Ecology issues drought emergency

Wheat farmers concerned

This Department of Ecology drought map shows the area in yellow included in the statewide emergency declaration. Courtesy Department of Ecology

OLYMPIA – The Department of Ecology (DOE) issued a statewide drought emergency last Wednesday, July 14, after record-breaking triple digit temperatures compounded by a historically dry spring and summer triggered concerns over water supplies across the state.
The emergency declaration comes on the heels of a DOE drought advisory issued in late May for all but 10 of the state’s 39 counties after recording the fourth driest March through April on record. In the latest emergency most of those 10 in the Puget Sound area are included.
A DOE media release said a drought emergency means water supply is projected to be below 75 percent of average with a risk of undue hardship to water users and uses. The formal declaration authorizes Ecology to take certain measures for the purpose of providing emergency drought relief:
● Expedite processing for emergency drought permits.
● Process temporary transfers of water rights.
● Provide funding assistance for public entities.
● Hold public education workshops.
A DOE media release said that Ecology, along with the departments of Fish and Wildlife, Agriculture, and Natural Resources, are reporting wildfires, signs of stressed fish, and farmers and ranchers are being forced to cut back on irrigation.
“Farmers’ crops are failing and ranchers are losing livestock because of these dry conditions, extreme heat, and lack of water,” Gov. Inslee said.

Locally wheat farmers are among agriculturalists feeling the effects of the unusually hot, dry conditions as they begin harvest earlier than anticipated this year.
Paul Katovich, CEO of Highline Grain Growers, said that the past couple of months have been the driest on record for rainfall since that data was tracked for the past 129 years.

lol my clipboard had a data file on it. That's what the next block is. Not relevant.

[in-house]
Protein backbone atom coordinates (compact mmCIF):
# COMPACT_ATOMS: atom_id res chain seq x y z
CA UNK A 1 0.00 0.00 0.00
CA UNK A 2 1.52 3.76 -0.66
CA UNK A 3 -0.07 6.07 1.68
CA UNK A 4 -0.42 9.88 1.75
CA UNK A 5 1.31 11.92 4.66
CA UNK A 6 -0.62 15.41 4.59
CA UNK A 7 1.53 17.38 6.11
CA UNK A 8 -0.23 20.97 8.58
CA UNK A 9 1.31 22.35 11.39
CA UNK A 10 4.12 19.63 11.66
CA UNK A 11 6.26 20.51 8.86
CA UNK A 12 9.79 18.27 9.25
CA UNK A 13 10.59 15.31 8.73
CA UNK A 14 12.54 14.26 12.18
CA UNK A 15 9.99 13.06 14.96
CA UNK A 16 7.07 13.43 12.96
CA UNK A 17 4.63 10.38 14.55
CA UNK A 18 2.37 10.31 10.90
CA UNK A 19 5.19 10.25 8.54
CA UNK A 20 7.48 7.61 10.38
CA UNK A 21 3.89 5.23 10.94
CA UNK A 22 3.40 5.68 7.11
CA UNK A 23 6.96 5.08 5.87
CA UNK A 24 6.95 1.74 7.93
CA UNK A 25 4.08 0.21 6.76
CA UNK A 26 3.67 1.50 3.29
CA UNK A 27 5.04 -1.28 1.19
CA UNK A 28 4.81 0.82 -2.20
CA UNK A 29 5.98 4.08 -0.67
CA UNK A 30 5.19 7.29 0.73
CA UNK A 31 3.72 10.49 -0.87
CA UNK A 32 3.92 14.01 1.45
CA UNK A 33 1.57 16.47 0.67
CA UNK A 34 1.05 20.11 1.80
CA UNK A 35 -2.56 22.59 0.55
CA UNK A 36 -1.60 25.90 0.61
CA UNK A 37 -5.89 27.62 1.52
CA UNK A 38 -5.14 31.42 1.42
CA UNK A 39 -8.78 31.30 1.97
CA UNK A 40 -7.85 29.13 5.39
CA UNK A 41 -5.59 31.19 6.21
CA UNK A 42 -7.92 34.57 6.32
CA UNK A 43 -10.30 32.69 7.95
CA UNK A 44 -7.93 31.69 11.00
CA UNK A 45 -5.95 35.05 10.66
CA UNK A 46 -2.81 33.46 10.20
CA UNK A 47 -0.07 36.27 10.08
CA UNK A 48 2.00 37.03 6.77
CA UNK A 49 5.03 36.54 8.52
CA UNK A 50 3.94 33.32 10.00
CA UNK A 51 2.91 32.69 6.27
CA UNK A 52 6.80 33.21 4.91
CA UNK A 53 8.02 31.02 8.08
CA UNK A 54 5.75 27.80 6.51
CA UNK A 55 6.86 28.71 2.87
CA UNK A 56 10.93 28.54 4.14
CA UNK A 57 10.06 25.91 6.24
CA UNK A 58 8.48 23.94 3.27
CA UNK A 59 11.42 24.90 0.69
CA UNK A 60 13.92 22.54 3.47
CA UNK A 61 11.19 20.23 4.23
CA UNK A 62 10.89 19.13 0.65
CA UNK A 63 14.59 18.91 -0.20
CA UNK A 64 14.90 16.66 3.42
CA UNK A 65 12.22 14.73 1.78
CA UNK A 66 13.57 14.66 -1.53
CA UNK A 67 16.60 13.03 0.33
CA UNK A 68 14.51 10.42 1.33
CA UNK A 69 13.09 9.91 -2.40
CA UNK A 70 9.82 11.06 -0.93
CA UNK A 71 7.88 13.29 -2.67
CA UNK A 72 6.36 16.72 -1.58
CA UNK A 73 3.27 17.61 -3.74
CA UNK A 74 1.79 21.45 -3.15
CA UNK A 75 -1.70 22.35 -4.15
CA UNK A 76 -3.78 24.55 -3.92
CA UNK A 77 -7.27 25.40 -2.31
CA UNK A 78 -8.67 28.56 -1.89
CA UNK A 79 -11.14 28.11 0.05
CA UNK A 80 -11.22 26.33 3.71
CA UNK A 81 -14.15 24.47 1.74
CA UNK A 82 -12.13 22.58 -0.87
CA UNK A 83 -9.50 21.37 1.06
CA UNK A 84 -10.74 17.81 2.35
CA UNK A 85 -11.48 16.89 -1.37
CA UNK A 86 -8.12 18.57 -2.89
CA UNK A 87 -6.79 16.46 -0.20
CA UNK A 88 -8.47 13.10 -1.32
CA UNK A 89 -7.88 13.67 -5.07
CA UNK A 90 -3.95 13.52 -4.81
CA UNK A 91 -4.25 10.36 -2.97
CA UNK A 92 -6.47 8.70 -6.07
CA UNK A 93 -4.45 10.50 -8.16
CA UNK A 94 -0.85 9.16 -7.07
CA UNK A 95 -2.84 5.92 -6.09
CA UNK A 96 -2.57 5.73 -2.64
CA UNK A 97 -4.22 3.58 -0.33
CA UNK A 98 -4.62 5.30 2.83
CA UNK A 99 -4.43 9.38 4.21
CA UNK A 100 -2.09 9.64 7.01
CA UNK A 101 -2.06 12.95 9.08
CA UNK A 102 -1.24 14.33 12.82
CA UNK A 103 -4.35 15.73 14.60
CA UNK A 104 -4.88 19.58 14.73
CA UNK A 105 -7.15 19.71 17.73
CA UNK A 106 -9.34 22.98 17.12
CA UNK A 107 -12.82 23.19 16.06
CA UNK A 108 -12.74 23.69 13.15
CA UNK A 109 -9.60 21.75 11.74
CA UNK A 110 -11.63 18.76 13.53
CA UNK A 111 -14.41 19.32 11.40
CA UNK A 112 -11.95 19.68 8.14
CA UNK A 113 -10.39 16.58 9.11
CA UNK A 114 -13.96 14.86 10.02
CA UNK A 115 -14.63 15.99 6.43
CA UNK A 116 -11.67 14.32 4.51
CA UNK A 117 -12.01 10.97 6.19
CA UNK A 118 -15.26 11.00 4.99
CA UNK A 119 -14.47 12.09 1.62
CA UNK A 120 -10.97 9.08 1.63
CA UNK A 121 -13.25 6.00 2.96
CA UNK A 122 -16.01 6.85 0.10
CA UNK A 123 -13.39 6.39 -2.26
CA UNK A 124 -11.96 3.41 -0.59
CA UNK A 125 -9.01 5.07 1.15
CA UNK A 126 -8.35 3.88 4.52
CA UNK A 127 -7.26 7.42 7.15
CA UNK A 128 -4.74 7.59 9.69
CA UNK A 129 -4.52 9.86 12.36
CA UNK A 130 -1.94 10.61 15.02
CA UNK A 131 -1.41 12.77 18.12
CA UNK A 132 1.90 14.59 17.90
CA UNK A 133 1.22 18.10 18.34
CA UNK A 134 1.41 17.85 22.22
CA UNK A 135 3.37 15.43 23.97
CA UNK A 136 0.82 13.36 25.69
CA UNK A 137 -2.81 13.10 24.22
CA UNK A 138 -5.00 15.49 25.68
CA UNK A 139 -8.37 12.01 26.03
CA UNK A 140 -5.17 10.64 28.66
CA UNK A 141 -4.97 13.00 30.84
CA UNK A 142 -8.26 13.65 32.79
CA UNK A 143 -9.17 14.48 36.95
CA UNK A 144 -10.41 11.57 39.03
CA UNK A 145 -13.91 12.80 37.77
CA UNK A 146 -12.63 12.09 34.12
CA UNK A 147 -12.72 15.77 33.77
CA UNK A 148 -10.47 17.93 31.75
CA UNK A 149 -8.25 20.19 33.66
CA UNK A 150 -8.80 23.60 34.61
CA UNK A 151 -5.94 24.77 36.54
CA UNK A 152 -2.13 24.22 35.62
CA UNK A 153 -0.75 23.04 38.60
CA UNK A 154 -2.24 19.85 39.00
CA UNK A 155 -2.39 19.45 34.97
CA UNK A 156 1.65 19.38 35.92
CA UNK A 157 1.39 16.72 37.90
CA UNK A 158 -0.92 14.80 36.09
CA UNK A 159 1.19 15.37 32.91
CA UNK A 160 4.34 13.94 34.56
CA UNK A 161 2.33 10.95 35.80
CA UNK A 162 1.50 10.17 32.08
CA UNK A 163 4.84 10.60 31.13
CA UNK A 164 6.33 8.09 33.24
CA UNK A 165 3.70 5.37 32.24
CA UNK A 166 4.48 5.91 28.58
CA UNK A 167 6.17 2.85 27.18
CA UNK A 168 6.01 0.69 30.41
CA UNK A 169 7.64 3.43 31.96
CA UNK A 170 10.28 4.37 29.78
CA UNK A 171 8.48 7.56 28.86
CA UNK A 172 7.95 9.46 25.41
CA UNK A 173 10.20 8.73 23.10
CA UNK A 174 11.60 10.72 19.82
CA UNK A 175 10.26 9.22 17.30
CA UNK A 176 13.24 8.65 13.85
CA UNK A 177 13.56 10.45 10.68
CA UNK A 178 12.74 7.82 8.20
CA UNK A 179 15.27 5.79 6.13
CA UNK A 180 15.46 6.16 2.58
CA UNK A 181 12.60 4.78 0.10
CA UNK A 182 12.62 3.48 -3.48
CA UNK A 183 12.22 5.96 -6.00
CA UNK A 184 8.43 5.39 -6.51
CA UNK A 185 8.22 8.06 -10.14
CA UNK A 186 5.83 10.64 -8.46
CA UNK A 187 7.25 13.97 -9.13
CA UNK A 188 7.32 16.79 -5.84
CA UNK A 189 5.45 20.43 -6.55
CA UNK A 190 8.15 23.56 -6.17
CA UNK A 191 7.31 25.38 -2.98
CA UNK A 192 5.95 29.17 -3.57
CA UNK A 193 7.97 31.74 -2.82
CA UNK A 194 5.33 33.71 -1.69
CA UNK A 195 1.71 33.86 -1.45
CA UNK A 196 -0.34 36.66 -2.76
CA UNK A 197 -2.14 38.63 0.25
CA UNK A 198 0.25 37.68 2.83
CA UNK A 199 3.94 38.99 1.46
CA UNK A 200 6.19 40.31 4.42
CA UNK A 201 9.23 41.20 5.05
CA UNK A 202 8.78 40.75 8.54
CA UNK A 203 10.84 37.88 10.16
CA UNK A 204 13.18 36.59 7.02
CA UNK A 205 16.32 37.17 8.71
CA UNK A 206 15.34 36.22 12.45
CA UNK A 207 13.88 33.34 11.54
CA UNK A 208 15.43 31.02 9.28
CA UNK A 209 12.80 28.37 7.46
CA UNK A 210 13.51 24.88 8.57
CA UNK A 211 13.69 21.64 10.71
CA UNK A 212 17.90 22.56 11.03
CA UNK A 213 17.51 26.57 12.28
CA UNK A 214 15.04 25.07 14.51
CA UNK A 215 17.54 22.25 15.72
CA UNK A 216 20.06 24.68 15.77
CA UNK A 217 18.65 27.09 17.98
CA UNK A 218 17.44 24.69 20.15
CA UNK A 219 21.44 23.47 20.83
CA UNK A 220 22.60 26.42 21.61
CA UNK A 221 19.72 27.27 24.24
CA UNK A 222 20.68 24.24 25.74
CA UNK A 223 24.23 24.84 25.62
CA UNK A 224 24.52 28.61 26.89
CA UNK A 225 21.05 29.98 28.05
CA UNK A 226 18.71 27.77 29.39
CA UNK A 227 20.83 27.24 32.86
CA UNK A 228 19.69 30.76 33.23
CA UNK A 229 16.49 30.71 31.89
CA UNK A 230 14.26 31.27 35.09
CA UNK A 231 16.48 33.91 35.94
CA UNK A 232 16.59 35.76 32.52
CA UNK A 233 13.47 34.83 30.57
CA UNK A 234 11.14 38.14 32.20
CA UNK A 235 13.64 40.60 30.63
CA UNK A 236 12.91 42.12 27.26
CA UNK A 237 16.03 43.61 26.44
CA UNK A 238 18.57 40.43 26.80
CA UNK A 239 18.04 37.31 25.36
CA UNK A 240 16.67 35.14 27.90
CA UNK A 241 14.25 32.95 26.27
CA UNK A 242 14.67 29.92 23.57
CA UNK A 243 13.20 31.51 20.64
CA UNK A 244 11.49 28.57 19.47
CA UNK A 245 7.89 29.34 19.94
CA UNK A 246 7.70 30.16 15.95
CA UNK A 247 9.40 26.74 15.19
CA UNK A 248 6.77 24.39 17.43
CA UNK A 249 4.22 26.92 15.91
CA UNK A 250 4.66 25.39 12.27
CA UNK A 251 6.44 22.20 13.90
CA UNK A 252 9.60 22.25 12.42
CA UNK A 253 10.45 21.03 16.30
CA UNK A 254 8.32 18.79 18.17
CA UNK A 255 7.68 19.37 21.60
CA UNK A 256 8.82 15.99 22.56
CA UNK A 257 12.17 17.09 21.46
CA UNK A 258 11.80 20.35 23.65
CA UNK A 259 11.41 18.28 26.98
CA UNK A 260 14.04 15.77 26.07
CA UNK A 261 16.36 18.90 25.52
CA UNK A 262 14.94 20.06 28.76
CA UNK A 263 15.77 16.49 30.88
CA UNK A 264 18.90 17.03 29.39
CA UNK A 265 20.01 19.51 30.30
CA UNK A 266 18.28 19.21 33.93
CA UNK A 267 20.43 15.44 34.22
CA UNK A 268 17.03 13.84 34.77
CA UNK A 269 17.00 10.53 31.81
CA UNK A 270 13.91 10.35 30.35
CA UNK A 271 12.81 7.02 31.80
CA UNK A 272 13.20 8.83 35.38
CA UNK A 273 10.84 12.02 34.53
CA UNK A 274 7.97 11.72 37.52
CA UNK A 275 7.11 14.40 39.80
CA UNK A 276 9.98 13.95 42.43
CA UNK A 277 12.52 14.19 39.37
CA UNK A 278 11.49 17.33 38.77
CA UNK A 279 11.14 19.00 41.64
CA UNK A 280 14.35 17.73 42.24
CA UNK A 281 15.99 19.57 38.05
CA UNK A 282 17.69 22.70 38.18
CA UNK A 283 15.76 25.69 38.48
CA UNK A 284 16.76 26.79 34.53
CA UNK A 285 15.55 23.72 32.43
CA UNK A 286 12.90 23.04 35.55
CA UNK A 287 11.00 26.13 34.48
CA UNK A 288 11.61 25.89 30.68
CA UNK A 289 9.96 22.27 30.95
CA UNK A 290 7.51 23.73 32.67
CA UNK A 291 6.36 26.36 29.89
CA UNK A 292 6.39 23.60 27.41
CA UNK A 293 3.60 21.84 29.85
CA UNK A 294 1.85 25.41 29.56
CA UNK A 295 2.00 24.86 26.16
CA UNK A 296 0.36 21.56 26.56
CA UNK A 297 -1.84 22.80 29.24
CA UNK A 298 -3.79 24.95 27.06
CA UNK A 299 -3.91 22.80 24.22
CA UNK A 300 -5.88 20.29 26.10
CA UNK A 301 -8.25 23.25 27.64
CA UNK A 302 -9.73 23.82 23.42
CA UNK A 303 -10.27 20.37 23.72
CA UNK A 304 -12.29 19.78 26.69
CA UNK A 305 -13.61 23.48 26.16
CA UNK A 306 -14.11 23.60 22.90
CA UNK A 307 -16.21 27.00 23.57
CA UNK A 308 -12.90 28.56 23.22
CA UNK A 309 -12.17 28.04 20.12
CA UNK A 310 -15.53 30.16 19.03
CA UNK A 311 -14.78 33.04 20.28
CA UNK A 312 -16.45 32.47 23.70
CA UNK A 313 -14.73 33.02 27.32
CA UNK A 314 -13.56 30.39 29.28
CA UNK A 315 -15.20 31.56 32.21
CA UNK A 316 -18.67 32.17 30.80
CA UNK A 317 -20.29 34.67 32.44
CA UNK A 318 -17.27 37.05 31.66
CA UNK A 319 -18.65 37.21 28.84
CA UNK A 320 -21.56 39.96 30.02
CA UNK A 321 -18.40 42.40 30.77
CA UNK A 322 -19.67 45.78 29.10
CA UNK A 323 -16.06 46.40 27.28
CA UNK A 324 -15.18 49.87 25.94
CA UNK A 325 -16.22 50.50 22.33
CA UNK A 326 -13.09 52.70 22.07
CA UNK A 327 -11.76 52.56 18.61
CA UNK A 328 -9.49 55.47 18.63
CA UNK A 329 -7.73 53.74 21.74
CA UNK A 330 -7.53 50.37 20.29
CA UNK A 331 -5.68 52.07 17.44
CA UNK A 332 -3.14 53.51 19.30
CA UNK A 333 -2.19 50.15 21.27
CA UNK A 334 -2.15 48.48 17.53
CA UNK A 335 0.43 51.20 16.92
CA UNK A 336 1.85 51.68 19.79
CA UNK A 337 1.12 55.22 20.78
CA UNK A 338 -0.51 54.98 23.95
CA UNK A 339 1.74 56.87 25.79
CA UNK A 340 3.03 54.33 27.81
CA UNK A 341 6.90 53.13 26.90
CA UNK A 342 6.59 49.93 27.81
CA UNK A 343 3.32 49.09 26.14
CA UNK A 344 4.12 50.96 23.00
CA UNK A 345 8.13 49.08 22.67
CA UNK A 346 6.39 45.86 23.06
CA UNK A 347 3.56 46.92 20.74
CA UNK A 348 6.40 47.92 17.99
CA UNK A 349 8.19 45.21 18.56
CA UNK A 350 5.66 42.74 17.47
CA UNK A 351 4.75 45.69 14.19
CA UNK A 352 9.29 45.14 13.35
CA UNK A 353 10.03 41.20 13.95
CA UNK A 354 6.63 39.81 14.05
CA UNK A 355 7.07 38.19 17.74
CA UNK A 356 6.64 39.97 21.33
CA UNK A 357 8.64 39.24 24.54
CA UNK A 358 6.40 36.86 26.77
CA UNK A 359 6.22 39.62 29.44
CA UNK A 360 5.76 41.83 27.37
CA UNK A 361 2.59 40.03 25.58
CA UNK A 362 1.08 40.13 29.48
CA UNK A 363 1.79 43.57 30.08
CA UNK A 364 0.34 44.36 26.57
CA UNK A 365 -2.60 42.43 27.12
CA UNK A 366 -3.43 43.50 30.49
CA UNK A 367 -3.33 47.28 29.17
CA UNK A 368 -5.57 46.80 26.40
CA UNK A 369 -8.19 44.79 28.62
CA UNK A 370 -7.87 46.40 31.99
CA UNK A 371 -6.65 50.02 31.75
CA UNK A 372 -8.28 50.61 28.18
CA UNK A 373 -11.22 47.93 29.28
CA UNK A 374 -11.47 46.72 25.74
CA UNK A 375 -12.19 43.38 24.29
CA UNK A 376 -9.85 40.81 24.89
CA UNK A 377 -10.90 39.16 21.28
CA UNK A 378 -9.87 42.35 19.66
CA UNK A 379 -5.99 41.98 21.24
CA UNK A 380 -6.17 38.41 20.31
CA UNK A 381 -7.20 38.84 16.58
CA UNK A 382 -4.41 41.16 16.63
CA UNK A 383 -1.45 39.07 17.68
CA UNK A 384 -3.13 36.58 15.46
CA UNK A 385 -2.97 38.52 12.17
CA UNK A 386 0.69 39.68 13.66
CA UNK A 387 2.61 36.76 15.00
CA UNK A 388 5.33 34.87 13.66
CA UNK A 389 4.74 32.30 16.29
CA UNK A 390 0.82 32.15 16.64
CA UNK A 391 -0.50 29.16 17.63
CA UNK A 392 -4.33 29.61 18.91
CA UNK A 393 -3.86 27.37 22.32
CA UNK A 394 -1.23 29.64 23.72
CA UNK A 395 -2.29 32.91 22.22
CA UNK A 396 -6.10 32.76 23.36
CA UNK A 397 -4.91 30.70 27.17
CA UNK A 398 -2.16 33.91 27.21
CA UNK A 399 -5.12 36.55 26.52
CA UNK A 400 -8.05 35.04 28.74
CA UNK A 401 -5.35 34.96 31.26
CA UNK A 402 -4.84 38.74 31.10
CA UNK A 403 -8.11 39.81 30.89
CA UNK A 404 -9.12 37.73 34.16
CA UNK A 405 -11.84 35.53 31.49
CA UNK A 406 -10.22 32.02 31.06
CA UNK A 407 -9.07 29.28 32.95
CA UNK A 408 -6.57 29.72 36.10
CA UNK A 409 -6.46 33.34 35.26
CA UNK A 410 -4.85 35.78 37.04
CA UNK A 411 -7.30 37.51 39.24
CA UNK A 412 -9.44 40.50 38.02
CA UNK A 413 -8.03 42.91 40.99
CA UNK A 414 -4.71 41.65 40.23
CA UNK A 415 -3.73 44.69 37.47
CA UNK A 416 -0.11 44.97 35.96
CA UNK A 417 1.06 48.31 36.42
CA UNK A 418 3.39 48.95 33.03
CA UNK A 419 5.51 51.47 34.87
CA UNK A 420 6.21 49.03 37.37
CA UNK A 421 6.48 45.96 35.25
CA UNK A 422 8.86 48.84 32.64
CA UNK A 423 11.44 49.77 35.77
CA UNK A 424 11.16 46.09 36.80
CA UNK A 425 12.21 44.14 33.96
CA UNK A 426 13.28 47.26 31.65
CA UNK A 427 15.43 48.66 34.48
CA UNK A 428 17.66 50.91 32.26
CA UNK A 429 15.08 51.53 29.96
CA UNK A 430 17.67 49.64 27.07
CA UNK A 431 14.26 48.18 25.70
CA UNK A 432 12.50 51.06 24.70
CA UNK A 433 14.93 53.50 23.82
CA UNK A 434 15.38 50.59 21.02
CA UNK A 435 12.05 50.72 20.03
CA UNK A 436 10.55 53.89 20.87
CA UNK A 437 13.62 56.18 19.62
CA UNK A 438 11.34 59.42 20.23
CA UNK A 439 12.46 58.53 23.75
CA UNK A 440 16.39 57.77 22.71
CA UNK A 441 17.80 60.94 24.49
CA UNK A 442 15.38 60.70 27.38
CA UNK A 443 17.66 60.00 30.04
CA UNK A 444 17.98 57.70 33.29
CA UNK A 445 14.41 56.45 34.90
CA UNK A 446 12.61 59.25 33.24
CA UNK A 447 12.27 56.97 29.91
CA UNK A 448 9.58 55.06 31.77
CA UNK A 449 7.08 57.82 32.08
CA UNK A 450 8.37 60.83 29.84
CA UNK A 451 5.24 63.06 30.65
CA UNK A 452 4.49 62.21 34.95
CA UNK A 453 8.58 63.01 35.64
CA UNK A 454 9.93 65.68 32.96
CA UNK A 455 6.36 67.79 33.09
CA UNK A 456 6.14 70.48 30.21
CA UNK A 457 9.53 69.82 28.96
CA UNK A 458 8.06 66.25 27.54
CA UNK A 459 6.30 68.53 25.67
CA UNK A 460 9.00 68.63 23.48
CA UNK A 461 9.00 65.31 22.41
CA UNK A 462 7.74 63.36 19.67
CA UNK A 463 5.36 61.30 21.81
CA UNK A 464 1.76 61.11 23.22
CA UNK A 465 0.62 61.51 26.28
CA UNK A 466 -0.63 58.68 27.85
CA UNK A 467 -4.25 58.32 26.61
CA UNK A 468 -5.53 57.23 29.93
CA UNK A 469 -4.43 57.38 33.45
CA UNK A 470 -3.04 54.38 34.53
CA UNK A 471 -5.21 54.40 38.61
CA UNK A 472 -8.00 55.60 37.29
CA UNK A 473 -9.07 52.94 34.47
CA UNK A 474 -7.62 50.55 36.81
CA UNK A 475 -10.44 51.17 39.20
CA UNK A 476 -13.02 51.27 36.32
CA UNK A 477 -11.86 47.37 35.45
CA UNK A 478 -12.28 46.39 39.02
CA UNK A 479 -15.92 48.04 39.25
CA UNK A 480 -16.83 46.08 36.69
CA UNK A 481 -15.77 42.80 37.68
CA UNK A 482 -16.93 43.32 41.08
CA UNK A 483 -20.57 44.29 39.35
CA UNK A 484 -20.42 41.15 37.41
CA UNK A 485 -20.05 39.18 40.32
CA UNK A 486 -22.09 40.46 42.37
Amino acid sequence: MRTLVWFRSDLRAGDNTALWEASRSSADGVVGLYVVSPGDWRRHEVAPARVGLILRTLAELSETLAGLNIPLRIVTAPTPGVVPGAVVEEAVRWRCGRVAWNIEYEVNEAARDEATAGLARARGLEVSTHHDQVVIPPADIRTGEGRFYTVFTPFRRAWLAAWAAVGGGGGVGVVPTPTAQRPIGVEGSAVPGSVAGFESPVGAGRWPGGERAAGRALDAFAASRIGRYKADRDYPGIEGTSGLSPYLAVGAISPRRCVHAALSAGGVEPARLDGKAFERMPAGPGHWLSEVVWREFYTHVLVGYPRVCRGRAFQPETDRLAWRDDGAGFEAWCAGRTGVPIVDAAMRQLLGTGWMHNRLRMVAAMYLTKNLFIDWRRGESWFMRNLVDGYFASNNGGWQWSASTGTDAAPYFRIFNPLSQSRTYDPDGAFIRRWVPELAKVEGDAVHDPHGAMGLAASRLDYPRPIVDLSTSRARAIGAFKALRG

“I watch a lot of weather,” said Katovich. “This is the worst we’ve ever seen in the history of tracking…and when to take the spring into consideration as a whole we rank 128th.”
There has been one drier spring in the past century and a quarter.
“In our area we didn’t have a good year last year either,” said Katovich. “We have had four successively worse moisture profiles in a row and now we’re looking into the fall with the record driest in recorded history; it’s that dry.”
The unusual conditions have compelled wheat farmers to begin harvest earlier this year. Katovich said that in normal years the difference between an early or late harvest season is usually a week.
“Seventy-six percent of the time you’re going to be within seven days of your average start date,” said Katovich. “We’re two weeks early; we’re clearly three standard deviations from the mean, it’s that dramatic.”
Down the road, fall seeding is another concern facing wheat growers this year. Katovich said the ideal date to start seeding in much of Highline’s footprint is August 25, when the combination of ground moisture and warm weather helps get the new crop off to a good start. The lack of moisture will play a major role in planting decisions this year.
The Office of the State Climatologist shows little hope for relief before fall. The three-month outlook for July through September shows increased chances of above normal temperatures and below normal precipitation for the entire state.
The DOE release said individual actions can make a big difference during a drought. “Washington residents should check with their local water utility to learn what conservation measures are recommended in their area,” the release advises.

Citizens can help Ecology monitor the drought by submitting observations and photographs to the Conditions Monitoring Observation System online at survey123.arcgis.com.

Water users worried about the risk of their water supply failing should contact their nearest Department of Ecology Regional Office.

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